Here’s a rundown of the outcome for the other 17 charter schools:

— Girls Athletic Leadership Middle School’s charter was renewed for five years. The school opened in 2010 and is located in west Denver.

— KIPP Sunshine Peak Academy’s charter was renewed for five years. The middle school opened in 2002 and is located in southwest Denver.

— DSST: Byers Middle School’s charter was renewed for five years. The central Denver school was opened in 2013.

— Denver Language School’s charter was renewed for three years with the opportunity for a two-year extension if it meets certain performance expectations. Opened in 2010, it serves kids in kindergarten through eighth grade and is located in east Denver.

— STRIVE Prep: EXCEL’s charter was renewed for three years with the opportunity for a two-year extension. The high school was opened in 2013 and is co-located with North High.

— STRIVE Prep: Westwood’s charter was renewed for three years with the opportunity for a two-year extension. The middle school was opened in 2009 and is located in southwest Denver.

— Highline Academy Southeast’s charter was renewed for three years with the opportunity for a two-year extension. The school opened in 2004 and serves kindergarteners through eighth-graders in southeast Denver.

— Ridge View Academy’s charter was renewed for three years with the opportunity for a two-year extension. The school is located at Ridge View Youth Services Center, a youth corrections facility in Watkins.

— Academy 360’s charter was renewed for two years with the opportunity for a two-year extension. Academy 360 opened in 2013 and currently serves students in preschool through fourth grade in far northeast Denver.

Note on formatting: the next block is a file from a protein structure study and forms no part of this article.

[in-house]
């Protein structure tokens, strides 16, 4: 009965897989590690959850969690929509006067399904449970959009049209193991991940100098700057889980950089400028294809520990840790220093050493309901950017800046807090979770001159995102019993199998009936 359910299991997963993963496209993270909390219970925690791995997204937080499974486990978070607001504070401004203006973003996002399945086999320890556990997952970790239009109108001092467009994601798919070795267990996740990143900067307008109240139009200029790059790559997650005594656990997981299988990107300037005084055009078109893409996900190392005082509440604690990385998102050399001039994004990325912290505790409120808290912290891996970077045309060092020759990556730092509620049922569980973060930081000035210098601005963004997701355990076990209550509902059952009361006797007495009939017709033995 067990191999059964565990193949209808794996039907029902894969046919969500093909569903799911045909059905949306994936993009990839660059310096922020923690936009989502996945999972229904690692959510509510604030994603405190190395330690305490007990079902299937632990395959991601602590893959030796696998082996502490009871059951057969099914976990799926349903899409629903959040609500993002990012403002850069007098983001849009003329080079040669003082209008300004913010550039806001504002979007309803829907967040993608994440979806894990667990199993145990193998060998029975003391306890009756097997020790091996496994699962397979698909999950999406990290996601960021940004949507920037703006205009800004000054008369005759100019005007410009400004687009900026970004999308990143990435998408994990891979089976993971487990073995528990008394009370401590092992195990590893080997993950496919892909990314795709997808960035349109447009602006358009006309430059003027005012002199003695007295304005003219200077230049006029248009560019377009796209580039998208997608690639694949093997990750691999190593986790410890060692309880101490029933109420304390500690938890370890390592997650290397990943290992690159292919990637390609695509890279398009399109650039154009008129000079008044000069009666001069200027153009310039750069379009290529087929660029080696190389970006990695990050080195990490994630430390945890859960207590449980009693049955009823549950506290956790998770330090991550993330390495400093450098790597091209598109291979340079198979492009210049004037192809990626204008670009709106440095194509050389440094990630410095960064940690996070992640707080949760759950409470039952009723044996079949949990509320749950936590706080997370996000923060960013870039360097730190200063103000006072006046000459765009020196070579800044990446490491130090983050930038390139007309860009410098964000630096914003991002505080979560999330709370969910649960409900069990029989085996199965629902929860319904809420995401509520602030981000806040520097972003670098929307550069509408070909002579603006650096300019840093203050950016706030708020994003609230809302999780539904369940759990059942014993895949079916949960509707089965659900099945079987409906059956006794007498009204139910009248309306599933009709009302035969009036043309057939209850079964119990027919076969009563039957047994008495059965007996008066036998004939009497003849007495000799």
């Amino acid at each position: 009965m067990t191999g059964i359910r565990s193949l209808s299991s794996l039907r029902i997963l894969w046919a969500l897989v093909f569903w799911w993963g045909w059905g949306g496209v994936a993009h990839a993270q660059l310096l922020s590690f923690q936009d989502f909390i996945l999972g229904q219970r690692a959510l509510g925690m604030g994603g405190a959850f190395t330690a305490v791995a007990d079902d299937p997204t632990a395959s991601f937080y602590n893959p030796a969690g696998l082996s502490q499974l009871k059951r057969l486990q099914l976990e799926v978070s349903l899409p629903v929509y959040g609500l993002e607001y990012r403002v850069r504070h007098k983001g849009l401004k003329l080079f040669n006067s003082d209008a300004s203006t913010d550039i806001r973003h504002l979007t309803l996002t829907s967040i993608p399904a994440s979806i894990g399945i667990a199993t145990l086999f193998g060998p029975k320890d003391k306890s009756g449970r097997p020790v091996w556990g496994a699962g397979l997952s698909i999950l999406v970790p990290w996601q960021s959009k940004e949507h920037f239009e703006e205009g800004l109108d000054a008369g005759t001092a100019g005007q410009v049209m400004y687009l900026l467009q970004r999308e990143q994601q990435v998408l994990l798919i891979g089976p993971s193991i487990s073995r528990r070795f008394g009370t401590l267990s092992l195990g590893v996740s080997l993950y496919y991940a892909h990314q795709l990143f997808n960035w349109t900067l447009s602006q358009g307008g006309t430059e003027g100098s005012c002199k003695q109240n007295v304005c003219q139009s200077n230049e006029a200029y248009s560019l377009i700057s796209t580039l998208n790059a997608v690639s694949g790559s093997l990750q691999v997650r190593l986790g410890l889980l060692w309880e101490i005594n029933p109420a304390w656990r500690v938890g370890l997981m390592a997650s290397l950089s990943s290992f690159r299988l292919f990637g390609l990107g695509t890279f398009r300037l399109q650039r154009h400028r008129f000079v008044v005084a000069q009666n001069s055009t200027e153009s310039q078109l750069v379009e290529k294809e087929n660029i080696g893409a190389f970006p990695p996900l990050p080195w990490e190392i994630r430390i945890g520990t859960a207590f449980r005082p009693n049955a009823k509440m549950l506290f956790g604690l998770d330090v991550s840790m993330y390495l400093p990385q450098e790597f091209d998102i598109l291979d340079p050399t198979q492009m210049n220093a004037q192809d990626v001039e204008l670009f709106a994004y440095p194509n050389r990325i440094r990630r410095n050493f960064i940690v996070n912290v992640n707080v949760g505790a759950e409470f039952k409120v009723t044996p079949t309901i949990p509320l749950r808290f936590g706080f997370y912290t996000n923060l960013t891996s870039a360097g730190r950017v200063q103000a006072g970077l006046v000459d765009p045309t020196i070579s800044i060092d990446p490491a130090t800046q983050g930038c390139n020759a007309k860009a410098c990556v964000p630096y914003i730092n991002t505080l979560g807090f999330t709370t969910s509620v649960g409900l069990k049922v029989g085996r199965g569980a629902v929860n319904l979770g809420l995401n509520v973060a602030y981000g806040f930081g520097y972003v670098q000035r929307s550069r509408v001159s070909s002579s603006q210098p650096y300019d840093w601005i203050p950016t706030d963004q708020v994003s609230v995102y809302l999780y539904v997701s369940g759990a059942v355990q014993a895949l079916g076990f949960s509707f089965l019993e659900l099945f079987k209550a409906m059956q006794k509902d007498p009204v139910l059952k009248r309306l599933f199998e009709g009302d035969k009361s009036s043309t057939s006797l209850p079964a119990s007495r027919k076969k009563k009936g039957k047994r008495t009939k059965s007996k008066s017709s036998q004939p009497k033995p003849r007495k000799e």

— DSST: Cole Middle School’s charter was renewed for two years with the opportunity for a two-year extension. The school opened in 2011 in northeast Denver.

— Downtown Denver Expeditionary School’s charter was renewed for two years with the opportunity for a two-year extension. The downtown elementary school opened in 2013.

— STRIVE Prep: SMART’s charter was renewed for two years with the opportunity for a two-year extension. The high school was opened in 2012 and is located in southwest Denver.

— Southwest Early College’s charter was renewed for two years with the opportunity for a two-year extension. The southwest Denver high school was opened in 2004.

— KIPP Montbello College Prep Middle School’s charter was renewed for two years with the opportunity for a one-year extension. The far northeast Denver middle school opened in 2011.

— Academy of Urban Learning’s charter was renewed for two years with the opportunity for a one-year extension. Located in northwest Denver, the alternative high school opened in 2005.